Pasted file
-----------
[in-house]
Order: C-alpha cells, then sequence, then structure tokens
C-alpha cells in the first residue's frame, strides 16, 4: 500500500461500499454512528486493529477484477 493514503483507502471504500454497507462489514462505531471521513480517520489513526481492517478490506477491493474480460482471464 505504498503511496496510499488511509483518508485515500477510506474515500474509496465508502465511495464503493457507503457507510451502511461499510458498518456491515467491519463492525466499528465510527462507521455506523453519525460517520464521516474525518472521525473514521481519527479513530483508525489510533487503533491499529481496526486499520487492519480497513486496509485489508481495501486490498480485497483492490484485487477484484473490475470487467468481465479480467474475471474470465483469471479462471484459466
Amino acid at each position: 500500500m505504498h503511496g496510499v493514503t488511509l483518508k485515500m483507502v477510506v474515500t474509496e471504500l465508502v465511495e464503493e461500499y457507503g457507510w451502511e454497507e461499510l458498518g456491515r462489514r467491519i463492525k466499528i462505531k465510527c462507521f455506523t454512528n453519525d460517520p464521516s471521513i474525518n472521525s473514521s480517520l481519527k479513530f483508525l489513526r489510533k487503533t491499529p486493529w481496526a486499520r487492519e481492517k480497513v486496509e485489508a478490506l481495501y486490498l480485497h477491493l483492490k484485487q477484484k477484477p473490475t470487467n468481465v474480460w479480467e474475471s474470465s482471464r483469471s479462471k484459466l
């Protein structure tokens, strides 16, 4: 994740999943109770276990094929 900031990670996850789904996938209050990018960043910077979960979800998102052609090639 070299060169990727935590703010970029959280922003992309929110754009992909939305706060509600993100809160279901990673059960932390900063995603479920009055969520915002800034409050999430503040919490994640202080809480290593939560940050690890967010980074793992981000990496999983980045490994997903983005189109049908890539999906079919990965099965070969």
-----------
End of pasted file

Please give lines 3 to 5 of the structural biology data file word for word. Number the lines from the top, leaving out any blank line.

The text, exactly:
C-alpha cells in the first residue's frame, strides 16, 4: 500500500461500499454512528486493529477484477 493514503483507502471504500454497507462489514462505531471521513480517520489513526481492517478490506477491493474480460482471464 505504498503511496496510499488511509483518508485515500477510506474515500474509496465508502465511495464503493457507503457507510451502511461499510458498518456491515467491519463492525466499528465510527462507521455506523453519525460517520464521516474525518472521525473514521481519527479513530483508525489510533487503533491499529481496526486499520487492519480497513486496509485489508481495501486490498480485497483492490484485487477484484473490475470487467468481465479480467474475471474470465483469471479462471484459466
Amino acid at each position: 500500500m505504498h503511496g496510499v493514503t488511509l483518508k485515500m483507502v477510506v474515500t474509496e471504500l465508502v465511495e464503493e461500499y457507503g457507510w451502511e454497507e461499510l458498518g456491515r462489514r467491519i463492525k466499528i462505531k465510527c462507521f455506523t454512528n453519525d460517520p464521516s471521513i474525518n472521525s473514521s480517520l481519527k479513530f483508525l489513526r489510533k487503533t491499529p486493529w481496526a486499520r487492519e481492517k480497513v486496509e485489508a478490506l481495501y486490498l480485497h477491493l483492490k484485487q477484484k477484477p473490475t470487467n468481465v474480460w479480467e474475471s474470465s482471464r483469471s479462471k484459466l
């Protein structure tokens, strides 16, 4: 994740999943109770276990094929 900031990670996850789904996938209050990018960043910077979960979800998102052609090639 070299060169990727935590703010970029959280922003992309929110754009992909939305706060509600993100809160279901990673059960932390900063995603479920009055969520915002800034409050999430503040919490994640202080809480290593939560940050690890967010980074793992981000990496999983980045490994997903983005189109049908890539999906079919990965099965070969």